Here and there, some instalments focusing on various enemies feel more like a bridge rather than a gripping piece of story. While the pace works at keeping momentum, it sometimes feels like the story is getting away, blazing by without having landed a rich moment.
Author Kuxuan is clearly an anime fan, as he tips his hat to a number of star works, probably more than we noted. He uses classic anime technique and storytelling – but infused with a Chinese-coloured view of both the future and of ultimate power.
It’s interesting how some futuristic anime presume either world dominance and/or specifically carved out balances of power among a few leading players, such as with Code Geass (Crunchyroll) or The Irregular at Magic High (Hulu, Crunchyroll). In this, even though our lead holds the world in his hand, there isn’t an indication of what the world or the country looks like beyond ‘Huaxiu’ or if there is anything beyond.
The similarly named Huaxia refers to a federation of tribes in Chinese history dating back to 475–221 BCE (Before Common Era). Known to have heightened self-awareness, the Huaxia are marked out as ‘civilized’ compared to tribes of barbarians existing during that period.
Borrowed for the title, Xian, meaning immortal or transcendent, refers to one who achieves divinity through (spiritual) cultivation or practice. The subtle and chill Xian by Wei En Bo is that repeat-play-worthy opening tune that perfectly represents our ‘hero on the down low.’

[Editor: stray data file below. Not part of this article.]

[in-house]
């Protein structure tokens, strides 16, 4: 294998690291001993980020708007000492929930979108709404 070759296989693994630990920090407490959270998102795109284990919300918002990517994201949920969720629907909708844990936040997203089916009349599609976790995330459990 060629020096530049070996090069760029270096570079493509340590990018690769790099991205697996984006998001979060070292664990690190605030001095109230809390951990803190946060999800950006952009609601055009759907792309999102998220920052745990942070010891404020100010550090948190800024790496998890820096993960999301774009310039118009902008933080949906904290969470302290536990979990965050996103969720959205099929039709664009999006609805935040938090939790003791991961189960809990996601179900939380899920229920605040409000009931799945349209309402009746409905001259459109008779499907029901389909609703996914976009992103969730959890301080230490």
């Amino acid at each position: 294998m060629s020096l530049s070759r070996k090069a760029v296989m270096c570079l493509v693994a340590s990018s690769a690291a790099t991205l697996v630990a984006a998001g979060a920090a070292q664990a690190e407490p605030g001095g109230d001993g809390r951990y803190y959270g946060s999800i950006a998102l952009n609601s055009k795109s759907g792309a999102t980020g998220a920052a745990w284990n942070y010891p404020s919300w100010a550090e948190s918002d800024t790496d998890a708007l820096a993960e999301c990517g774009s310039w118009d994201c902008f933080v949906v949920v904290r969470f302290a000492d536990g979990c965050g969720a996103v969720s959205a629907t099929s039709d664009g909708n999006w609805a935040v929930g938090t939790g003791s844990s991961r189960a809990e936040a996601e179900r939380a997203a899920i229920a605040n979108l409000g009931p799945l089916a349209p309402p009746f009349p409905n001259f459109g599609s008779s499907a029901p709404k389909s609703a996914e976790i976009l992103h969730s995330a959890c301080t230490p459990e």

Unsurprisingly, some of the standouts of the piece were Wang Ling moments, making you love the kid – like his first smile, running like an airplane and befuddlement in his new world, particularly over the 10 Yuen. Froggy had some great moments too, where he gave up his own interests out of respect for the greater power of Wang Ling.
Hilariously, the narrator kept us captivated with pretty much every word uttered as he informed and explained. Without that ever-present character, we would have needed to do a lot more fandom research. But more importantly he kept our eyes on the prize rather than trying to figure it all out.
At the close of Season 1, so many things were resolved yet others left still in question. We’re gratified there’ll be a season 2. Since it appeared on Netflix in some countries, let’s happily presume that the acknowledgment of a season 2 is because Netflix is already in and we can sit back and await it sometime in the near-ish future. Here’s a trailer to get you ready. Even without translations or a glimpse of Sun Rong, it looks like Wang Ling has again captured the attention of someone powerful, so more action to come. Think that Shadow Faction chauffer is involved?
All in all, a rapid-paced super-fun watch with One Punch Man and Saiki K nods as well as other genre grazes along the lines of Harry Potter and The Hunger Games. You’ll zip thru the 15 20-ish minute episodes and like us, be waiting the for not-soon-enough to come next season.
Thanks for watching along with us. If your thinking on this is completely different, we’d love to hear how and why. Scribble your thoughts below. Cheers!